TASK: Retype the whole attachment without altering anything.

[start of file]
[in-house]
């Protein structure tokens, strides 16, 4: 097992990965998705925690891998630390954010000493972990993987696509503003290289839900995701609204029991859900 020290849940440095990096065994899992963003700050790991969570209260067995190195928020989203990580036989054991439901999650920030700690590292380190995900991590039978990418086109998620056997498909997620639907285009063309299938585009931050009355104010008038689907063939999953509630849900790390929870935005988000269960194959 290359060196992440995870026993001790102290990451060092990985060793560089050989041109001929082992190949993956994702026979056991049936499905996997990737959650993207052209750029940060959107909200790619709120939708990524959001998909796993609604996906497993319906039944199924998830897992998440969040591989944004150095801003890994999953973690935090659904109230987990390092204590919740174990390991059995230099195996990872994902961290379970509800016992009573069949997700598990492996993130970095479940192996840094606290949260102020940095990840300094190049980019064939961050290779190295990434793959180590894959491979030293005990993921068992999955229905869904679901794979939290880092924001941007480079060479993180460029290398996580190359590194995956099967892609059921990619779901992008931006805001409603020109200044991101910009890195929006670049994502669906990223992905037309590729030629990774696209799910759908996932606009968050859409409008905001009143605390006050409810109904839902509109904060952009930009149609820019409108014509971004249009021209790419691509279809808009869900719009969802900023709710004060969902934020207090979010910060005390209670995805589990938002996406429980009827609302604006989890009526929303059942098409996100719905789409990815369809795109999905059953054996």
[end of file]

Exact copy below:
[in-house]
């Protein structure tokens, strides 16, 4: 097992990965998705925690891998630390954010000493972990993987696509503003290289839900995701609204029991859900 020290849940440095990096065994899992963003700050790991969570209260067995190195928020989203990580036989054991439901999650920030700690590292380190995900991590039978990418086109998620056997498909997620639907285009063309299938585009931050009355104010008038689907063939999953509630849900790390929870935005988000269960194959 290359060196992440995870026993001790102290990451060092990985060793560089050989041109001929082992190949993956994702026979056991049936499905996997990737959650993207052209750029940060959107909200790619709120939708990524959001998909796993609604996906497993319906039944199924998830897992998440969040591989944004150095801003890994999953973690935090659904109230987990390092204590919740174990390991059995230099195996990872994902961290379970509800016992009573069949997700598990492996993130970095479940192996840094606290949260102020940095990840300094190049980019064939961050290779190295990434793959180590894959491979030293005990993921068992999955229905869904679901794979939290880092924001941007480079060479993180460029290398996580190359590194995956099967892609059921990619779901992008931006805001409603020109200044991101910009890195929006670049994502669906990223992905037309590729030629990774696209799910759908996932606009968050859409409008905001009143605390006050409810109904839902509109904060952009930009149609820019409108014509971004249009021209790419691509279809808009869900719009969802900023709710004060969902934020207090979010910060005390209670995805589990938002996406429980009827609302604006989890009526929303059942098409996100719905789409990815369809795109999905059953054996």